Other congregations are also involved in rescue operations but they mostly help fleeing Ukrainians, whose numbers have reached more than 1 million, according to U.N. estimates.

Other congregations have shared Payyappilly’s contact numbers with the foreign students stranded at various locations. “Since there were many to support Ukrainians, we opted to help foreign students, a lot of them being Indians,” Payyappilly explained.

Since the start of the war Feb. 24, the Russians have targeted Kiev and Kharkiv, the second largest Ukrainian city, killing at least 752 civilians and triggering mass exodus, according to the U.N. estimates. Unverified reports from the Ukrainian government put the toll at several thousands.

Russia, meanwhile, confirmed March 2 that about 500 Russian troops have died and 1,600 have been injured, National Public Radio reported.

Payyappilly said she could reach out to the stranded students because she knows “every nook and corner” of Ukraine.

India initially helped the rescue operations for about 20,000 Indians, many of them students, through its embassy in Kiev, which was closed as the two cities were targeted. It then asked students to reach the border on their own. Many students have walked at least three days to reach the Polish border, but they were not allowed to cross.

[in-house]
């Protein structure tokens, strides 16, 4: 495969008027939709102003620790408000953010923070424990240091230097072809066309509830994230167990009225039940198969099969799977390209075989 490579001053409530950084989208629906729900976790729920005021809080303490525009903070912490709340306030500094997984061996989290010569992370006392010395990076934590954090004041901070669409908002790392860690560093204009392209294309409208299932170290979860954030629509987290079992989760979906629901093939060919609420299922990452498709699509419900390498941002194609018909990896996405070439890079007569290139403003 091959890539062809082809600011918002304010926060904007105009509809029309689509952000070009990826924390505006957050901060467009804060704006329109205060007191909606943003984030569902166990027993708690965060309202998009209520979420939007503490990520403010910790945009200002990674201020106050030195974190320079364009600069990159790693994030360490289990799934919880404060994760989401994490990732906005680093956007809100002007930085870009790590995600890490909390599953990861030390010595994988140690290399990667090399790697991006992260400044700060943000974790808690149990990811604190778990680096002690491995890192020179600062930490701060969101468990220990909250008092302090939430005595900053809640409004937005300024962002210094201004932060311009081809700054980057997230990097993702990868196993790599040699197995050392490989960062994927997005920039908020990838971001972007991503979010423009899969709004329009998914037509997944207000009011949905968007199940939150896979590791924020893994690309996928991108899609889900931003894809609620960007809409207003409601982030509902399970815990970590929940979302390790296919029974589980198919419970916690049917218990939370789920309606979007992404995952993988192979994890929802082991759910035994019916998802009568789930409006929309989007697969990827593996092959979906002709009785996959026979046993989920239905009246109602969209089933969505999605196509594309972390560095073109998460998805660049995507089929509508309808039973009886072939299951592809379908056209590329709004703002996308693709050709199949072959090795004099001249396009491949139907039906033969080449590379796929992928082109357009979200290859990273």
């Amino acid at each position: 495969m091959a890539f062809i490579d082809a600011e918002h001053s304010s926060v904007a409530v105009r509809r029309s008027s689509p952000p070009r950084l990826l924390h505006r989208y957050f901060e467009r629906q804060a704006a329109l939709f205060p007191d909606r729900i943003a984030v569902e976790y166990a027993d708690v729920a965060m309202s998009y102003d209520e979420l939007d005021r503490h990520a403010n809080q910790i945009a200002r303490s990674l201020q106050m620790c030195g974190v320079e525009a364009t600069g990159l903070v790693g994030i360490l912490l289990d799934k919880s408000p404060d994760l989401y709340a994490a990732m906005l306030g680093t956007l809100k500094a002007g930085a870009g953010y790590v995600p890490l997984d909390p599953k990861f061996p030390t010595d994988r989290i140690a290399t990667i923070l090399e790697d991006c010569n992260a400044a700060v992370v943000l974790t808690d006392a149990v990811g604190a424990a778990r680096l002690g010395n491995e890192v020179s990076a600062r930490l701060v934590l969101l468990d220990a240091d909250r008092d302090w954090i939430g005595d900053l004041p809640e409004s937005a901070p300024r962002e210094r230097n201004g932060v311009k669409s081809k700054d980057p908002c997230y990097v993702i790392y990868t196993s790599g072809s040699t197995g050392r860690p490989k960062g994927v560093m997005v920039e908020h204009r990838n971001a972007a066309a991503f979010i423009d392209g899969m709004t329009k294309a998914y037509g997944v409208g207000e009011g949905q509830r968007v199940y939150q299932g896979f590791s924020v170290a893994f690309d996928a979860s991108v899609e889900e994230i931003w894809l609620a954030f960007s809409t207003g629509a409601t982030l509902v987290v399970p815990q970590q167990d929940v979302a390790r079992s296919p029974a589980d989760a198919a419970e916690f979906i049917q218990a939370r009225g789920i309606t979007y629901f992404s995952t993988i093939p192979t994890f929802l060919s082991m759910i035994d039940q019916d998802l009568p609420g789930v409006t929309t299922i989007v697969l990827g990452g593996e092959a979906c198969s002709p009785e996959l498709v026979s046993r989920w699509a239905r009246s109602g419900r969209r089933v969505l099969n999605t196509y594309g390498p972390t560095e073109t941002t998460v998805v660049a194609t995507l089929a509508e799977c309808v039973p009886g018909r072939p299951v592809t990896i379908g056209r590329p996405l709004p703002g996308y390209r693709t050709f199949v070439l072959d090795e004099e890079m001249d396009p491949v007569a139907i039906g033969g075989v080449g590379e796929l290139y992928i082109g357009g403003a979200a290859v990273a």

“There were cases of police stopping foreigners from boarding trains to help Ukrainian women and children reach safer locations first,” Payyappilly said, quoting students and media reports. She acknowledged that she could help evacuate the foreign students only because of aid from Ukrainian citizens.

Payyappilly is also a retreat preacher; people throughout Ukraine used to come to her convent and an adjacent retreat center for prayer. “People know me well,” she said.

Many Ukrainian refugees stay at the convent, which they consider a relatively safer place, instead of going to another country.

The Ukrainian government had recognized the contributions of Payyappilly, a native of Kerala state in India, and made her a citizen.